RACER

Record Observer - - Obit­u­ar­ies -

un­til it dropped to start the main event.

As a re­sult of his in­juries, Lo­gan had poor mem­ory, emo­tional is­sues and couldn’t read any­thing be­low 24 font, said Pringle, but he con­tin­ued to be an honor roll stu­dent at Sev­ern El­e­men­tary, and sub­se­quently at Stevensville Mid­dle School. With the help of fac­ulty at STMS, the sub­tle symp­toms of cog­ni­tive and vis­ual deficits were de­tected and by late No­vem­ber of that year, Pringle said they knew he had to be re-eval­u­ated, even though Lo­gan dreaded the news that he might not be able to ride again com­pet­i­tively.

Lo­gan was seen Jan. 3, 2014, by his neu­rol­o­gist, and that was when they learned how ex­ten­sive the cu­mu­la­tive dam­age was from the com­bi­na­tion of his ini­tial head in­jury, some smaller head “bumps” and that last BMX ac­ci­dent, said Pringle. At that point, he was re­tired from bik­ing. Lo­gan was re­moved from com­pet­ing in all sports for over two years, dur­ing time which he en­dured ex­ten­sive ther­a­pies to help him re­cover from the ef­fects of the ini­tial brain in­jury, said his mother.

That is un­til March 2015, when Lo­gan was, against the odds, granted ten­ta­tive per­mis­sion from a pe­di­atric neu­rol­o­gist at John’s Hop­kins to be­gin sport­ing ac­tiv­i­ties,

with the ex­press un­der­stand­ing that BMX, soc­cer, rugby, lacrosse and foot­ball would not be among them.

Pringle said they dis­cussed the pos­si­bil­ity of moun­tain bike sports, as there is less out­side in­ter­fer­ence from other com­peti­tors.

“We were told the risks, Lo­gan was told the risks, and the de­ci­sion was not eas­ily reached, that he would be­gin rid­ing bikes once more. His de­meanor and at­ti­tude changed, and he was ex­ceed­ingly happy,” said Pringle.

Iron­i­cally, be­ing al­lowed to ride again, is what helped him to heal and be­gin to live life more “nor­mally” again, his mother added.

In April 2015, Lo­gan be­gan rac­ing Dual Slalom and Down­hill. He fin­ished the sea­son as one of the top Cat­e­gory 3 (be­gin­ner), 0-14 rac­ers in each dis­ci­pline within the Grav­ity East Se­ries, a re­gional se­ries. In 2016, he was Cat­e­gory 3, Jr. Men 15-18 Grav­ity East Se­ries Cham­pion, over­all No. 2 in the Cat­e­gory 3, Jr. Men 15-18 Mid At­lantic Cup Dual Slalom Se­ries Cham­pi­onship.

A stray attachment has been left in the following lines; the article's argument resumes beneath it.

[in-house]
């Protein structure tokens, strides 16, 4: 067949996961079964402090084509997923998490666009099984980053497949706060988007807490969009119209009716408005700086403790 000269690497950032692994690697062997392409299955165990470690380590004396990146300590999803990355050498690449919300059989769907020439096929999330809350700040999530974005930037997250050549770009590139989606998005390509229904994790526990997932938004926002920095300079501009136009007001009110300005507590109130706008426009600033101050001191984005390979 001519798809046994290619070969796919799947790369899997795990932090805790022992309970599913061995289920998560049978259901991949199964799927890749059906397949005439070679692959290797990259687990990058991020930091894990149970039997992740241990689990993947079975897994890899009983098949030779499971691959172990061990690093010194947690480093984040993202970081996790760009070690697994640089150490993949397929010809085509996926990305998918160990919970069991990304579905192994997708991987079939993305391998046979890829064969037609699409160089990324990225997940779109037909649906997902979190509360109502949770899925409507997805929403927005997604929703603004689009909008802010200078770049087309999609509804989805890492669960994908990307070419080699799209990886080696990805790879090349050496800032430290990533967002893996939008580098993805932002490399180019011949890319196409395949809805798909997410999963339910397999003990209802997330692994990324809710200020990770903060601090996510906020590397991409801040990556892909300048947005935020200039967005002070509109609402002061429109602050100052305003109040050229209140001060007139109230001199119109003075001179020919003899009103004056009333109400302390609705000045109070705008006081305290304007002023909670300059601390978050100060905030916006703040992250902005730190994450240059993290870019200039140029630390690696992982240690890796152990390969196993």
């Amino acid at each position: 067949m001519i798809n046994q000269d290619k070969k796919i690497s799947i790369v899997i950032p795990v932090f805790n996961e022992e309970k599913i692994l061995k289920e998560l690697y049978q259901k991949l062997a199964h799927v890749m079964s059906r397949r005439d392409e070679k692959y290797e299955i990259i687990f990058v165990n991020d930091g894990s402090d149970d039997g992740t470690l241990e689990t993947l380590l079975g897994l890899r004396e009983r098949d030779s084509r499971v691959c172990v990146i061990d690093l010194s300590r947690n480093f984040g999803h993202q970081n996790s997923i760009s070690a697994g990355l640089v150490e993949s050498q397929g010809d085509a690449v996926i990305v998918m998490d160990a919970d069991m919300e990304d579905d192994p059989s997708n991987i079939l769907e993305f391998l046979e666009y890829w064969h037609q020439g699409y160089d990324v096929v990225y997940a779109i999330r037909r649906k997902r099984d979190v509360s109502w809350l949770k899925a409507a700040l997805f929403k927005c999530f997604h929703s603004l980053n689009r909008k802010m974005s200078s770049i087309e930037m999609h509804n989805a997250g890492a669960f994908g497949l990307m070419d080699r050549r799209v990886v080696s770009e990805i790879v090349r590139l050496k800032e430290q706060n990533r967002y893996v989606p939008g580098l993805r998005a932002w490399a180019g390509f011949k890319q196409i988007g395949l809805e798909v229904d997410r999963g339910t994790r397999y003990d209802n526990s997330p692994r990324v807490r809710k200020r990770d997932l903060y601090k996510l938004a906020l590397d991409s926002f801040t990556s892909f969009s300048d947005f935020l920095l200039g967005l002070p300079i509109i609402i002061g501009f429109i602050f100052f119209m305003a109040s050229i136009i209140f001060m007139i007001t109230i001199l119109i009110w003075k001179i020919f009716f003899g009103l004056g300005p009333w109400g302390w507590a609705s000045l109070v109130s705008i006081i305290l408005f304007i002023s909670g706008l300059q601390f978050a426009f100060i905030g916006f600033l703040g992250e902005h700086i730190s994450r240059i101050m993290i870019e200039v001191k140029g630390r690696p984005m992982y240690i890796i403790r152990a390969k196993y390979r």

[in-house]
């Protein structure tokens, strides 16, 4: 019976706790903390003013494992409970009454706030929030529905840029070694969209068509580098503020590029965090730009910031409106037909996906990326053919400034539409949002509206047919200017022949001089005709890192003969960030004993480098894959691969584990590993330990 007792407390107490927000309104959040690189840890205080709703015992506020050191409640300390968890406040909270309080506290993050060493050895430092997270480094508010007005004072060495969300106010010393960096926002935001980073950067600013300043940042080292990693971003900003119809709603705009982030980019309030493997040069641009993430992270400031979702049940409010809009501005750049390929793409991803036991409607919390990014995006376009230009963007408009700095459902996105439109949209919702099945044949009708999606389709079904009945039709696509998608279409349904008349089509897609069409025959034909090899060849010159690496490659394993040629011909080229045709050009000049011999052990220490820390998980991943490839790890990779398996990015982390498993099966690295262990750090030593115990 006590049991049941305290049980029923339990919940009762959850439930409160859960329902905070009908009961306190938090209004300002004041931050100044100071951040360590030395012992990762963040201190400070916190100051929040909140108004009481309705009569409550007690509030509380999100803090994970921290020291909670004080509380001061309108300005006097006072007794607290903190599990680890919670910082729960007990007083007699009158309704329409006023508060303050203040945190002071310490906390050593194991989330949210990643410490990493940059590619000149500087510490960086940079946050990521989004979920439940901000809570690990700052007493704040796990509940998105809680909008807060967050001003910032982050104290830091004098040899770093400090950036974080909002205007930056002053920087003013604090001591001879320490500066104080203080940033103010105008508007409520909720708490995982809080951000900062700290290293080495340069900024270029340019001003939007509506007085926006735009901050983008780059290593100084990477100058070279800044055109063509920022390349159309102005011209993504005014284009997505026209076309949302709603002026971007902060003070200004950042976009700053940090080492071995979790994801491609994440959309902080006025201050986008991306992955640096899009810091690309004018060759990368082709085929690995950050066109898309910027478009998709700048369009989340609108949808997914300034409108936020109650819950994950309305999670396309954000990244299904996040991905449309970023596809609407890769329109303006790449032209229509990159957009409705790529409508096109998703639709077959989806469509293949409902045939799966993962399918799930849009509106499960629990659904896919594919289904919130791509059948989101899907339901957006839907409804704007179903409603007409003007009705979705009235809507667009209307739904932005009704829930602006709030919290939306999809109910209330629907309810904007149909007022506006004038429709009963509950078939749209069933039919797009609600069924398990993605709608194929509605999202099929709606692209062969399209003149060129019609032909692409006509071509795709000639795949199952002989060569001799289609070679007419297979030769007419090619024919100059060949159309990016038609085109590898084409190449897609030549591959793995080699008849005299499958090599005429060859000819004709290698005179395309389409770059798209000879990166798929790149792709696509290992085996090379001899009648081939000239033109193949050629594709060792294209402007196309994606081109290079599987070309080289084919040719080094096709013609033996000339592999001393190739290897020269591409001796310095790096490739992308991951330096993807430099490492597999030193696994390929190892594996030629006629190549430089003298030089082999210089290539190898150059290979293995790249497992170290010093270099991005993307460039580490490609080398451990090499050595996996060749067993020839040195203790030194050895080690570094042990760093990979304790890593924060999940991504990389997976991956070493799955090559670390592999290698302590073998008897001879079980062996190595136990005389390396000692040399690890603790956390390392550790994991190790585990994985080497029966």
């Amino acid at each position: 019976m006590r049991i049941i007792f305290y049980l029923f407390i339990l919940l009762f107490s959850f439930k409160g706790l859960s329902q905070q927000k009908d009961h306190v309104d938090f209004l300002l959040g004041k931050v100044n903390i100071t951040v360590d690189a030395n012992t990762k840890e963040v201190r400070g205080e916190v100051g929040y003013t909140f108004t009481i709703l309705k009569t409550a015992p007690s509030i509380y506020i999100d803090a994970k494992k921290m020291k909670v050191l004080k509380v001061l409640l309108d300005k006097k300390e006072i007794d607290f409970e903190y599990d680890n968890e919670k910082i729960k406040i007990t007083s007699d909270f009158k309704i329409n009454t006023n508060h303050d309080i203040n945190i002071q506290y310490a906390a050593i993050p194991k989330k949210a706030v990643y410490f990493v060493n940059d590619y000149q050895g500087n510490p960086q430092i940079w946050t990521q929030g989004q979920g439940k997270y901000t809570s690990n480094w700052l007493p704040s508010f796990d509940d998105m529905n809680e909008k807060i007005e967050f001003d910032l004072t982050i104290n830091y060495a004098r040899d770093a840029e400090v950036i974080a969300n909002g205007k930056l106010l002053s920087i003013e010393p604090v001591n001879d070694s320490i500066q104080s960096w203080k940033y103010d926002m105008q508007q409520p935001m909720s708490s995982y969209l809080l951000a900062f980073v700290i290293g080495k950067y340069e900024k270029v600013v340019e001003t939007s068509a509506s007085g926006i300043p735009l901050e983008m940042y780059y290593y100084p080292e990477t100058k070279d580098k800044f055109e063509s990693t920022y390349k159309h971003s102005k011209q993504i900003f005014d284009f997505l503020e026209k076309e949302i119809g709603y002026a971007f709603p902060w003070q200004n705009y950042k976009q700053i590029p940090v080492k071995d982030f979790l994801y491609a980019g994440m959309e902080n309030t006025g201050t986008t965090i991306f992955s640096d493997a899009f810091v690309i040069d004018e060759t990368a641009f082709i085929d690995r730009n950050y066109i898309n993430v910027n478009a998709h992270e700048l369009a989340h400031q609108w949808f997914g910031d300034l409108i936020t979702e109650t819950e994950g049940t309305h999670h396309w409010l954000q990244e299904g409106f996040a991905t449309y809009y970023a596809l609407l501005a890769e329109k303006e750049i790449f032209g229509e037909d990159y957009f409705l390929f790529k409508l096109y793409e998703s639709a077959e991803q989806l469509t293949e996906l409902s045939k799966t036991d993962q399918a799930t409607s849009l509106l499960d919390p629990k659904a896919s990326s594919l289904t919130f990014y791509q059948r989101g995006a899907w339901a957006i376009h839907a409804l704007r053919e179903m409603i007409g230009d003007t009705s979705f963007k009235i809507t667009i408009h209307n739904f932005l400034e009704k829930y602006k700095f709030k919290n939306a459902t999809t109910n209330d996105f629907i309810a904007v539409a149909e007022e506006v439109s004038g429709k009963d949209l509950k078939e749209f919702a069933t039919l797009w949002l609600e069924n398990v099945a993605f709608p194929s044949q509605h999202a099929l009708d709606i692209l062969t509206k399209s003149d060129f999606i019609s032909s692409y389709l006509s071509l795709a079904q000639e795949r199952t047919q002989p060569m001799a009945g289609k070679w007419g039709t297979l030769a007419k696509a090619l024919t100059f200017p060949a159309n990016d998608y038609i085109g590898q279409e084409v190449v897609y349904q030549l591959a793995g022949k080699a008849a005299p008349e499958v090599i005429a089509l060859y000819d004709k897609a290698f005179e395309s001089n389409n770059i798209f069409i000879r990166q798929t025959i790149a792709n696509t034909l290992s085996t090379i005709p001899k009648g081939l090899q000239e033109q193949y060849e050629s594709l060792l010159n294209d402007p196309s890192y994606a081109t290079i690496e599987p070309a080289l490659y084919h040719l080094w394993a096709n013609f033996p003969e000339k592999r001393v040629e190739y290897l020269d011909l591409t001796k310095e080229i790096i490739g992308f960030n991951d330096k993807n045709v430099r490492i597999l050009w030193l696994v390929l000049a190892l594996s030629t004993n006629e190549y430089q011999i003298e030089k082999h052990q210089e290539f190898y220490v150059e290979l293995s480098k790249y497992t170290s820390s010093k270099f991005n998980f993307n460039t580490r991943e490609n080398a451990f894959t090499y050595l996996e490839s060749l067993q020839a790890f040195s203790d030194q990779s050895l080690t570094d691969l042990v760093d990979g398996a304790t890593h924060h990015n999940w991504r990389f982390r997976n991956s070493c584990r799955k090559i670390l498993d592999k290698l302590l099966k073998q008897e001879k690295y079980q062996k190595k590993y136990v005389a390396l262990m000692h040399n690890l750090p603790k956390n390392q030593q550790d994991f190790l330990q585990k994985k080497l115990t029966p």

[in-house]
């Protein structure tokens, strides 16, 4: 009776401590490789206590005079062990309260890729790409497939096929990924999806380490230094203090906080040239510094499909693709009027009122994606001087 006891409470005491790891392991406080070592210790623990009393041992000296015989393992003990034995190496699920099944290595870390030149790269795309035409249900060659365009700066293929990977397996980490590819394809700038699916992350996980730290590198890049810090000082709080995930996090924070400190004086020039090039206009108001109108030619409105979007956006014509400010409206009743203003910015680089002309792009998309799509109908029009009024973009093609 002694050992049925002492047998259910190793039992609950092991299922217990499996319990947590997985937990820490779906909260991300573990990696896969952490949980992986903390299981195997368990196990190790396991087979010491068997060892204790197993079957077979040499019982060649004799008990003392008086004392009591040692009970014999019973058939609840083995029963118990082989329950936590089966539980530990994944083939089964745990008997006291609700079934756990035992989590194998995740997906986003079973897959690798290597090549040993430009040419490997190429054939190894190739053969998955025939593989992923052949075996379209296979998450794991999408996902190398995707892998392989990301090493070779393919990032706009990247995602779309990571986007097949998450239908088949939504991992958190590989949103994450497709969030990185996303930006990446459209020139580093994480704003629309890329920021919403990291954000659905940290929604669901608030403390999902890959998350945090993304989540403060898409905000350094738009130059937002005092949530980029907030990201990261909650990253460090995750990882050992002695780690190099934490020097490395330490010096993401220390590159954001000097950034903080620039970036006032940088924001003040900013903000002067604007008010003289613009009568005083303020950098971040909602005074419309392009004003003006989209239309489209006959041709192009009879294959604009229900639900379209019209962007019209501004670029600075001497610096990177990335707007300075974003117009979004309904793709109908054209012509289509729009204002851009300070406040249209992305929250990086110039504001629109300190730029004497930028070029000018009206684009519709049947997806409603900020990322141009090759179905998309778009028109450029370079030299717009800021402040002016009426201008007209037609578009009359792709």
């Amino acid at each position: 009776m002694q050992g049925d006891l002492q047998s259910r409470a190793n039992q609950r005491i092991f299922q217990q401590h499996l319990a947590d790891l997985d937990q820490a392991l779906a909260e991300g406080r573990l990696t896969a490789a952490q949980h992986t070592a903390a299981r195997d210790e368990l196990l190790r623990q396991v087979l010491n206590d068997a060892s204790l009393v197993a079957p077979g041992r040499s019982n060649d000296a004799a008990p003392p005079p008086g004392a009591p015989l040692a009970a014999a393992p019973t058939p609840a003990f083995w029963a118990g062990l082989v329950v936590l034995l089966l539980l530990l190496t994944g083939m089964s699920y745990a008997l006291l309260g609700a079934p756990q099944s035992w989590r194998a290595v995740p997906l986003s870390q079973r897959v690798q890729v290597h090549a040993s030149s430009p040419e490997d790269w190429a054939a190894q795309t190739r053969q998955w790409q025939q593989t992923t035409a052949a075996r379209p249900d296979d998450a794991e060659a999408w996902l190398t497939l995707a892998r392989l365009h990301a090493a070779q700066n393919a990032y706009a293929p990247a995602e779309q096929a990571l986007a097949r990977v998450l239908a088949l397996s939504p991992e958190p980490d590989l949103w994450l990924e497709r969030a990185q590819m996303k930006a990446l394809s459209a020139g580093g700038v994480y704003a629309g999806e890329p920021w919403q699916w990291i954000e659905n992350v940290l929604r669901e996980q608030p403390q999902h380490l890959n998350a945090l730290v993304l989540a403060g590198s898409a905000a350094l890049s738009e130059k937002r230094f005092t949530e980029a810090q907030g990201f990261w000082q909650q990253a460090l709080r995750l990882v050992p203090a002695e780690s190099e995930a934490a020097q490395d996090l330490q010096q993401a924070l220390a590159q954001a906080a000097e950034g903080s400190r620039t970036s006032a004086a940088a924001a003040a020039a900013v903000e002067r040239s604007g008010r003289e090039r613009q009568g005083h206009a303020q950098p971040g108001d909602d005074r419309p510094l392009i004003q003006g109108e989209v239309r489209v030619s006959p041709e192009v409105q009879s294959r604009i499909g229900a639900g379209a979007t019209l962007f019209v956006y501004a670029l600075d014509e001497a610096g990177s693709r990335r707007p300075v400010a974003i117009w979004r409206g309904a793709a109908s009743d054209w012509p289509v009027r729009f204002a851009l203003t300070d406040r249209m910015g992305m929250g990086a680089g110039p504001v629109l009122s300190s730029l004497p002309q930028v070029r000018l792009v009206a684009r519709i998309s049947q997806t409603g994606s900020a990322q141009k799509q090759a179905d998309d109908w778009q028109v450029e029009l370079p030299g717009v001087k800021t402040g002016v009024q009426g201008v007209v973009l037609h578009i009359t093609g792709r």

He was ranked at the end of that sea­son, by USA Cy­cling, as the No. 1, 15-yearold Cat­e­gory 3 Down­hill Moun­tain Biker within the na­tional ProGRT Se­ries.

This sum­mer Lo­gan has been on a tour of bike races, up the East Coast, in­clud­ing the Na­tional Cham­pi­onships in Killing­ton, VT. The last race of this sea­son — a dual slalom race is slated for Oc­to­ber near Fred­er­ick.

Lo­gan said he con­tin­ues to be pas­sion­ate about moun­tain bik­ing and wants to en­cour­age other kids to get out and ride bikes. Al­though, he also en­joys bas­ket­ball and has played two sea­sons with the Kent Is­land Slam pro­gram and rep­re­sented Kent Is­land High School as a fresh­man player, Lo­gan said he would re­ally love to help build a bik­ing pro­gram at the KIHS.

His long term goals are to grad­u­ate from KIHS, at­tend a col­lege with an es­tab­lished col­le­giate bik­ing pro­gram, while fo­cus­ing on an en­gi­neer­ing de­gree, and pos­si­bly com­pete on an in­ter­na­tional level at World Cup Moun­tain Bike events.

Pringle said Lo­gan has had great sup­port along the way and is cur­rently spon­sored by Bike Doc­tor Kent Is­land and long time sup­porter Onyx Rac­ing Prod­ucts out of Min­ne­sota. Bobby Woo­ley, of the Edge Train­ing Cen­ter in Stevensville, has also been a sup­porter of Lo­gan’s en­deav­ors, she said.

“His head in­juries have changed his life for­ever,” Pringle said. “It changed his per­son­al­ity, his out­go­ing na­ture, his read­ing abil­ity and what kind of cog­ni­tive work he can do be­fore be­com­ing too fa­tigued. [But] it did not change his love for the sport of bik­ing, and we con­tinue ev­ery­day to sup­port him, while pray­ing that he makes ev­ery run safely.”

An ath­lete’s pas­sion is their pas­sion and part of who they are, she said.

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